Monash University has announced it will spend $135 million over the next 13 years to take its campus to 100 per cent renewables, cutting out gas entirely.
According to Monash engineering and sustainability manager Dr Rob Brimblecombe, the project will also see university buildings target Passive House certification, following a successful pilot program that saw a building perform “three to four times better” than standard in terms of energy use.
The Net Zero project will involve energy reduction, renewables, storage, building sustainability, electrifying the campus to cut gas dependence, and the development of a microgrid.
Monash president and vice-chancellor Professor Margaret Gardner said the initiative was the most ambitious sustainability project undertaken by any Australian university, going well beyond simply purchasing offsets.
“Monash is actively reducing its emissions and, by transforming our energy infrastructure and following a deep decarbonisation strategy, ensuring that all the energy we use on our campuses is clean,” she said.
“The university strives to completely eliminate its dependence on fossil fuels. By 2030 all of our energy consumption will be electric and from renewable sources.”
The carbon neutral ambition will also extend beyond emissions of the campus, including residual emissions from operations such as plane travel.
Dr Brimblecombe said the program would utilise research being conducted at the university “to show that a 100 per cent renewable future is not only possible, but good for business and the planet too”.
The university already has a 20 per cent energy reduction program, 1MW of solar (and plans for 3MW more) and a buildings policy that requires a sustainability rating for all new buildings over $100 million. By 2020 it is expected to be generating 7GWh of energy a year, enough to power 1000 homes.
PPAs in the works
Dr Brimblecombe told The Fifth Estate that as the university was relatively energy intensive, it was expected that on-site renewables would cover 10-20 per cent of total energy requirements “assuming we get much more efficient”.
The rest will be procured through a power purchase agreement with a large-scale renewable energy supplier. The university is currently talking to the market about procuring energy from the equivalent of a 50MW solar farm, which would cover about half of the university’s current uses, with the balance to be purchased by 2030.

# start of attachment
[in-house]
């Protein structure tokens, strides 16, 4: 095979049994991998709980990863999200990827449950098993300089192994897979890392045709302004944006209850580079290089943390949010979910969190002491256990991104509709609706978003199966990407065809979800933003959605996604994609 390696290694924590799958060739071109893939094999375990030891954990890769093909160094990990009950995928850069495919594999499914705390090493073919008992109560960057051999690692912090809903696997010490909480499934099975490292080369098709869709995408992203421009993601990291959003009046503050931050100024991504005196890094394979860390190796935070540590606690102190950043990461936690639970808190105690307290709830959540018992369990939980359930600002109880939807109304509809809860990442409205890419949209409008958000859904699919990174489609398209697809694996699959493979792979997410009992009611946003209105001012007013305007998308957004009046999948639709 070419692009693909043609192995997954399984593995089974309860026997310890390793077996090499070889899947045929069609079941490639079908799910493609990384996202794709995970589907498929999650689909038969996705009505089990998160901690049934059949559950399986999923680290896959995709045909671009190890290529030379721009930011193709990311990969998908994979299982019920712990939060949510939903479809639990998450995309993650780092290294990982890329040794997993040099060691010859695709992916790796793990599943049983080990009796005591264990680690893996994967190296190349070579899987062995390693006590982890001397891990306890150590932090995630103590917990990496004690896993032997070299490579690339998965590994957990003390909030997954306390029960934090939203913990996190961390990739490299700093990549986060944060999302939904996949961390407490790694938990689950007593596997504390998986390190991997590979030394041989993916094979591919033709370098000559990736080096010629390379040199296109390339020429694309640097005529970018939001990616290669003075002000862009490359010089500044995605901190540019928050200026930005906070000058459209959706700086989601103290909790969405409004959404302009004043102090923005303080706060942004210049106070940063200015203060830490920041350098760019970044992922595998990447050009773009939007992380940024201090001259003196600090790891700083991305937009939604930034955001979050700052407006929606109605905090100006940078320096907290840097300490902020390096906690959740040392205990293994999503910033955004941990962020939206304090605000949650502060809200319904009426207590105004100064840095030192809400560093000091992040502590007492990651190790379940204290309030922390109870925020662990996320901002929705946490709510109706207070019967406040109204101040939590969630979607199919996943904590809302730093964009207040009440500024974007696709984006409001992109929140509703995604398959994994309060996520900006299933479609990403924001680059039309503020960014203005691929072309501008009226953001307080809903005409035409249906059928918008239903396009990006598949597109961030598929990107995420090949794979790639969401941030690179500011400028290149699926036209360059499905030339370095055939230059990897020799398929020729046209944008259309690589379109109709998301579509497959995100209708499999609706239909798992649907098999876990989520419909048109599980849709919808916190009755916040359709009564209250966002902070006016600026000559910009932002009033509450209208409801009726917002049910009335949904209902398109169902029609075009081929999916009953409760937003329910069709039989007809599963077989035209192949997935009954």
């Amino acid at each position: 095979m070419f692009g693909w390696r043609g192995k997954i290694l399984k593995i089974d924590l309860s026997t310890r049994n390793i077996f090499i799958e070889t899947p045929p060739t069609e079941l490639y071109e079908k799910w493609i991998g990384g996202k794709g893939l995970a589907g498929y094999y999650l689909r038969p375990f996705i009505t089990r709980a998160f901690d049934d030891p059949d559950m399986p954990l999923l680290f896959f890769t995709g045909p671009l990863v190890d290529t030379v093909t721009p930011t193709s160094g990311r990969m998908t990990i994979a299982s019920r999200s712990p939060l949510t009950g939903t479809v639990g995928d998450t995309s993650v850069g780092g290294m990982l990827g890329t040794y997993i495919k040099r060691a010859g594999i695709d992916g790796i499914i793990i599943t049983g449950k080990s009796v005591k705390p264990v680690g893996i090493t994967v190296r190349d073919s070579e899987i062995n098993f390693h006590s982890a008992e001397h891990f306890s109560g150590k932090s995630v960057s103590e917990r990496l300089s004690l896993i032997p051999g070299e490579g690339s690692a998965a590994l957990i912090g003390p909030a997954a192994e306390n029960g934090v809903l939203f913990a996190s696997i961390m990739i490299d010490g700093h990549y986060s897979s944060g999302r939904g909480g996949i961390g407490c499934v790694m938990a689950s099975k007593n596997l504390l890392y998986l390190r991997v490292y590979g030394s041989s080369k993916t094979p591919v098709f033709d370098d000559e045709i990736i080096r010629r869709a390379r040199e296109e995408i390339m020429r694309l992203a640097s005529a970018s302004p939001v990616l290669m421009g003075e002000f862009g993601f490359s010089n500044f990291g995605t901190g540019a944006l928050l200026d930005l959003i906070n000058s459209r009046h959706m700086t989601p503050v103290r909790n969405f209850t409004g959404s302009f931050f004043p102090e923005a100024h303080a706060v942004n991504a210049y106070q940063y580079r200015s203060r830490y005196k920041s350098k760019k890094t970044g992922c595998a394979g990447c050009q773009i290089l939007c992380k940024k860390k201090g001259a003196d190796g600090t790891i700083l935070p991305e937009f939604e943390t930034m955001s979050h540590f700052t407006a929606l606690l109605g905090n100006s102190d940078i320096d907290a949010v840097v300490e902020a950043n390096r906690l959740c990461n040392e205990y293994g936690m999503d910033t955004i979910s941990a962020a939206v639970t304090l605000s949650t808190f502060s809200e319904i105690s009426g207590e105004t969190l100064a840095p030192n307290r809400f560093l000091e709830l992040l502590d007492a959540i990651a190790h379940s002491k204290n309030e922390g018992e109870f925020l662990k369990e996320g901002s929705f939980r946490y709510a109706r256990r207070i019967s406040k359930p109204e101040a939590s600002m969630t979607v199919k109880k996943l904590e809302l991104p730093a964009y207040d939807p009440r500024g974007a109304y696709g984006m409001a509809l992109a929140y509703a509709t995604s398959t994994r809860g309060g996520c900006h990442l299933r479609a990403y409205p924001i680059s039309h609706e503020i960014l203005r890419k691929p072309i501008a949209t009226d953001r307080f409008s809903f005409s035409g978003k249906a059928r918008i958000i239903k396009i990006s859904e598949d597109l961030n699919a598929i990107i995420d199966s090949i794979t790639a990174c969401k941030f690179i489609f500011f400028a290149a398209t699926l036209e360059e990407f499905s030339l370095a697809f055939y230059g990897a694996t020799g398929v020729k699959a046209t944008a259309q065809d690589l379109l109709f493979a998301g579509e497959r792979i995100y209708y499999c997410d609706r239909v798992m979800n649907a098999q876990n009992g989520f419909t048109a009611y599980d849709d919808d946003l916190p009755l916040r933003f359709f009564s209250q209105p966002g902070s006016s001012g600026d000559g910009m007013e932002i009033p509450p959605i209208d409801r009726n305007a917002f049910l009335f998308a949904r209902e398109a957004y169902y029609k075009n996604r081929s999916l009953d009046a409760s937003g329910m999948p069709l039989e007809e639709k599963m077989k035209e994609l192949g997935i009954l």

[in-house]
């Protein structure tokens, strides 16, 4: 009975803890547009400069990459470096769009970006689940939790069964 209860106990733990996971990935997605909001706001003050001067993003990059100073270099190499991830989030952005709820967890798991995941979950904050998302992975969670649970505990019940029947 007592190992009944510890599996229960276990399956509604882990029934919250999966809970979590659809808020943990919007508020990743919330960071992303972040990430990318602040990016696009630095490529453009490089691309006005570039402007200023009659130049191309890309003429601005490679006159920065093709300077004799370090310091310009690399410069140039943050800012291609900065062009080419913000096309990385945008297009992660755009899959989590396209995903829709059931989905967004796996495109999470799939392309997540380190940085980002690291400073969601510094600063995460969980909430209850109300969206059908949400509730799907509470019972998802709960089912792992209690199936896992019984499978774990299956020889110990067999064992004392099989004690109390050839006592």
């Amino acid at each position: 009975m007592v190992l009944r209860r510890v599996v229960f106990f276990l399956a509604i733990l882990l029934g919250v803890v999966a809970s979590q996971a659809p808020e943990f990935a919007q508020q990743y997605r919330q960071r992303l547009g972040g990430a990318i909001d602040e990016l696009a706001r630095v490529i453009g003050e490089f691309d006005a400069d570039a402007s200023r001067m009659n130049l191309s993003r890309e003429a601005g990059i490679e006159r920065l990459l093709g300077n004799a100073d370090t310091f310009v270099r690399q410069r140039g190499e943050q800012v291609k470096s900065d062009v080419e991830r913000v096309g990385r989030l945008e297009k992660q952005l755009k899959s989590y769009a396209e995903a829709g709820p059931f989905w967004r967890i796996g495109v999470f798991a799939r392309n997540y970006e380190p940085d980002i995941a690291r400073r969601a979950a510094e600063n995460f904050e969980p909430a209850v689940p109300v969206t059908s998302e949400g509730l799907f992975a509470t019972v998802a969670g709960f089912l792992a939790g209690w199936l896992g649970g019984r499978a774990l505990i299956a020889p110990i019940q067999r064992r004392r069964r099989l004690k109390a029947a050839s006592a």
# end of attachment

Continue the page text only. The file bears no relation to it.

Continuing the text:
Compelling case for cutting the gas
Dr Brimblecombe said there was a financial basis for coming off gas.
“Gas has become a lot more expensive,” he said.
Currently the university is paying the same per megajoule for gas and electricity, but because electric heat pumps can provide heating more efficiently, there’s a compelling case for electrification, particularly when taking into account the emissions reductions benefits.
Solar thermal will also be part of the heating solution, with the university just having completed the first phase of a district heating system, connecting up 400kW of high-temperature solar thermal, which could scale up to a megawatt in the next couple of years.
Passive House the new target
Dr Brimblecombe said building sustainability was a key plank of the plan, with a “big push for us to go to Passive House certification” following a successful pilot program of its Building and Property office, which has onsite renewables powering 65-70 per cent of its energy needs.
There is already a large residential building, large office and large teaching and learning centre in the planning stage being designed to meet the standard.
While the pilot building fell short of meeting the requirements for Passive House certification, it still is operating “three to four times better” than standard buildings. But Dr Brimblecombe said meeting the requirements for the standard was still important.
“The intent improves the building, but we’re looking to the standard as quality assurance.”
Microgrid a demonstration of resilience
The microgrid project will allow the university to generate, store and manage consumption of energy on-site, reducing draw on the grid.
“The Monash Microgrid will provide a real-world example demonstrating how communities can keep their energy system affordable and resilient, in particular during peak periods and extreme weather events,” Monash Energy Materials and Systems Institute director Dr Jacek Jasieniak said.
“We’re using our campuses and research to develop scalable clean energy solutions that can be tested here and deployed around the world.”
The CEFC has helped finance the microgrid and the Victorian government has also contributed $100,000 in seed funding.